Weather-Savvy Roads: Using the National ITS Architecture for Implementing Weather-Savvy Roads - Integrating Mobile Observations
U.S. Department of Transportation
Through round 4 of Every Day Counts (EDC-4), the Weather-Savvy Roads effort deploys two distinct road weather management solutions—Pathfinder and Integrating Mobile Observations (IMO)—that allow State and local agencies to proactively manage the surface transportation system ahead of and during adverse weather events. IMO promotes the collection of mobile weather, road, and vehicle data from agency fleets to improve situational awareness of road conditions.
As more State Departments of Transportation (DOTs) begin to consider vehicle-based data integration, it becomes increasingly important to have standardized installations, common lexicons, and normalized data formats to maximize benefits to the State and the larger community. To achieve this, State DOTs can utilize the USDOT Intelligent Transportation Systems (ITS) Joint Program Office (ITS) National ITS Architecture tools. This factsheet shares high-level information on using the National ITS Architecture to support the systems engineering process necessary for IMO projects.
What Is the National ITS Architecture?
The National ITS Architecture is a common framework for transportation practitioners looking to design and deploy ITS in their jurisdictions. For over 20 years, the architecture has continued to evolve to meet changing transportation-related needs. The most recent version of the architecture (version 8)—as shown in the figure below—is referred to as the Architecture References for Cooperative and Intelligent Transportation (ARC-IT). It is a combination of the traditional architecture and the Connected Vehicle Reference Implementation Architecture (CVRIA). This resulting reference architecture provides a common language for planners and engineers to use a systems engineering process for creating and implementing regional and project-based ITS architectures. ARC-IT consists of four views: enterprise, functional, physical, and communications. For more information, visit http://local.iteris.com/arc-it/index.html
How It Works
The steps to share IMO data with the Weather Data Environment (WxDE) are shown and described below.
ARC-IT includes two software tools that support tasks on the left side of the Systems Engineering Vee Diagram, found below. This includes high-level system design and project-specific deployment.
Regional Architecture Development for Intelligent Transportation (RAD-IT), is focused on the design steps of the Vee Diagram. It is used for regional planning and operations concepts to develop high-level enterprise and physical views. It is a replacement for the previous Turbo Architecture and has a more modern interface.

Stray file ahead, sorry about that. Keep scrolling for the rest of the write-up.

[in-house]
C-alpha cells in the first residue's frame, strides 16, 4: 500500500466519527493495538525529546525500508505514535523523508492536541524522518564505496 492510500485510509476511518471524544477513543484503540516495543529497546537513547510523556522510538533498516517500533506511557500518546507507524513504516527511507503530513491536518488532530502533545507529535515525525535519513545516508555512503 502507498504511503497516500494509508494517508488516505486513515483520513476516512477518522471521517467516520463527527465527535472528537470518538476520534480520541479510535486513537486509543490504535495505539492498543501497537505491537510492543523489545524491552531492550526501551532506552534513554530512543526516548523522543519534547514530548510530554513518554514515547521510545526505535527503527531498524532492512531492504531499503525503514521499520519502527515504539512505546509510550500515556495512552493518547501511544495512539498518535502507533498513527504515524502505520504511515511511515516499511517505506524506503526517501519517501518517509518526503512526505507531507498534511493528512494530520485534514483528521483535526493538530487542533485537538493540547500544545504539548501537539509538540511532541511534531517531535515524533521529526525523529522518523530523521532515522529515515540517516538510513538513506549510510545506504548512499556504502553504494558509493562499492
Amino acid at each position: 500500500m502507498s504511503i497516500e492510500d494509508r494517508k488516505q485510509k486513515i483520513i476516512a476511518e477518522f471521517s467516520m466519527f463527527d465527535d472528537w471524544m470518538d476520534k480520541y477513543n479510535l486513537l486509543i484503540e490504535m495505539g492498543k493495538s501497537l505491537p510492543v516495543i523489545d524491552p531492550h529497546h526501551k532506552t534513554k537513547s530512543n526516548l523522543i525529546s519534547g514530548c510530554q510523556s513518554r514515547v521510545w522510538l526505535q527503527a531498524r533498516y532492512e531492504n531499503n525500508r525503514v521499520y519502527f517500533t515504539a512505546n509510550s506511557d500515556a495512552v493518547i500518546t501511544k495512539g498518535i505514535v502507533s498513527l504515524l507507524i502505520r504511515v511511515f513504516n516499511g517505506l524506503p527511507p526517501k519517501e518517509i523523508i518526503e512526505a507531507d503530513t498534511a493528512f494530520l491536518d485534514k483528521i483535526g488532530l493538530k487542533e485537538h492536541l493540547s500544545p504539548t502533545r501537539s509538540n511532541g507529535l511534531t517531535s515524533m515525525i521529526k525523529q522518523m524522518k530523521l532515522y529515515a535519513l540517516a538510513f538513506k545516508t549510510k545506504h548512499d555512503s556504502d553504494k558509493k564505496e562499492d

System Engineering Tool for Intelligent Transportation (SET-IT), is project-focused and graphically defines the functionality within subsystems and the interfaces between them.
For Weather-Savvy Roads IMO-related efforts, practitioners are likely to use the SET-IT tool. SET-IT supports the development of detailed project ITS architectures and systems engineering documentation. It includes service packages (i.e., templates) for IMO-related topics under four service areas.
For more information on service packages, visit http://local.iteris.com/arc-it/html/servicepackages/servicepackages-areaspsort.html.
Each service package includes a set of physical objects, functional objects, and information flows (see table below) and can be customized to best meet regional needs. An example service package is shown below (http://local.iteris.com/arc-it/html/servicepackages/sp40.html#tab-3).
Why Use It?
Benefits of Standardization. Within each service package, interfaces can be standardized to enable data sharing with both internal system components (e.g., central servers) and outside entities like the WxDE. Using these data definitions and communications standards enables the use of commonly available tools resulting in more cost effective solutions. It also makes collaboration with other teams more efficient.
Flexibility in Communication Technology. SET-IT is flexible with respect to wireless vehicle connectivity. It fully supports cellular, Wi-Fi, satellite, DSRC, and radio.
Common Lexicon. SET-IT is used to organize the data flows and protections between entities in a graphical environment. Doing this with SET-IT helps quickly produce documents that use the National Architecture terminology, assisting in collaborating with other groups and vendors in a common lexicon.
For stakeholders interested in taking advantage of the benefits of ARC-IT and its software tools, free training and software downloads are available. For more information, contact Ray Murphy (Ray.Murphy@dot.gov) or review the following resources.
For additional information, please contact:
United States Department of Transportation - Federal Highway Administration